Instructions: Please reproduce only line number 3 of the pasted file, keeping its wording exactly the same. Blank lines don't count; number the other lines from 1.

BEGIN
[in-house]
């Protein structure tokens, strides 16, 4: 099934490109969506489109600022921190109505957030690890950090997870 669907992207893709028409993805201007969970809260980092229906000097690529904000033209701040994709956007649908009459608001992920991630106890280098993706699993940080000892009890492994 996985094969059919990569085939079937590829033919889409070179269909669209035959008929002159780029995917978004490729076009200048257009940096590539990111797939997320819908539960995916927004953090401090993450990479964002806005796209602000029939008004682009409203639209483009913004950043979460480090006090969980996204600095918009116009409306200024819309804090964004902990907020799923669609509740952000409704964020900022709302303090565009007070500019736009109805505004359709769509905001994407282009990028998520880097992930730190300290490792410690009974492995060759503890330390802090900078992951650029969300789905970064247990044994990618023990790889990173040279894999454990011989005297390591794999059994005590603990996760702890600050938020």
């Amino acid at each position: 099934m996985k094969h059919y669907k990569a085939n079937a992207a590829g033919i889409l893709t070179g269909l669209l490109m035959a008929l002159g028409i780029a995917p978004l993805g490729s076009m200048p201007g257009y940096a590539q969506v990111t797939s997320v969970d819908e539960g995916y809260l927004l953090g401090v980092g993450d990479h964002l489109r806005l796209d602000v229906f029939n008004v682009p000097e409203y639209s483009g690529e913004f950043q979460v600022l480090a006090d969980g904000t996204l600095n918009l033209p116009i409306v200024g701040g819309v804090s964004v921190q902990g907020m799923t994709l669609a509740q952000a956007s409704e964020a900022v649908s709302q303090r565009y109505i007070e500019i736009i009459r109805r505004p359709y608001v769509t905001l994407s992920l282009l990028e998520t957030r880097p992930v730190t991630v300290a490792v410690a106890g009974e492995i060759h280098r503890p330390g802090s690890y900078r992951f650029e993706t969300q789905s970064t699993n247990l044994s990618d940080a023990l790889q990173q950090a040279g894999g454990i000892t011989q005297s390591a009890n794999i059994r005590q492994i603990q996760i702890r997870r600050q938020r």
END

């Amino acid at each position: 099934m996985k094969h059919y669907k990569a085939n079937a992207a590829g033919i889409l893709t070179g269909l669209l490109m035959a008929l002159g028409i780029a995917p978004l993805g490729s076009m200048p201007g257009y940096a590539q969506v990111t797939s997320v969970d819908e539960g995916y809260l927004l953090g401090v980092g993450d990479h964002l489109r806005l796209d602000v229906f029939n008004v682009p000097e409203y639209s483009g690529e913004f950043q979460v600022l480090a006090d969980g904000t996204l600095n918009l033209p116009i409306v200024g701040g819309v804090s964004v921190q902990g907020m799923t994709l669609a509740q952000a956007s409704e964020a900022v649908s709302q303090r565009y109505i007070e500019i736009i009459r109805r505004p359709y608001v769509t905001l994407s992920l282009l990028e998520t957030r880097p992930v730190t991630v300290a490792v410690a106890g009974e492995i060759h280098r503890p330390g802090s690890y900078r992951f650029e993706t969300q789905s970064t699993n247990l044994s990618d940080a023990l790889q990173q950090a040279g894999g454990i000892t011989q005297s390591a009890n794999i059994r005590q492994i603990q996760i702890r997870r600050q938020r």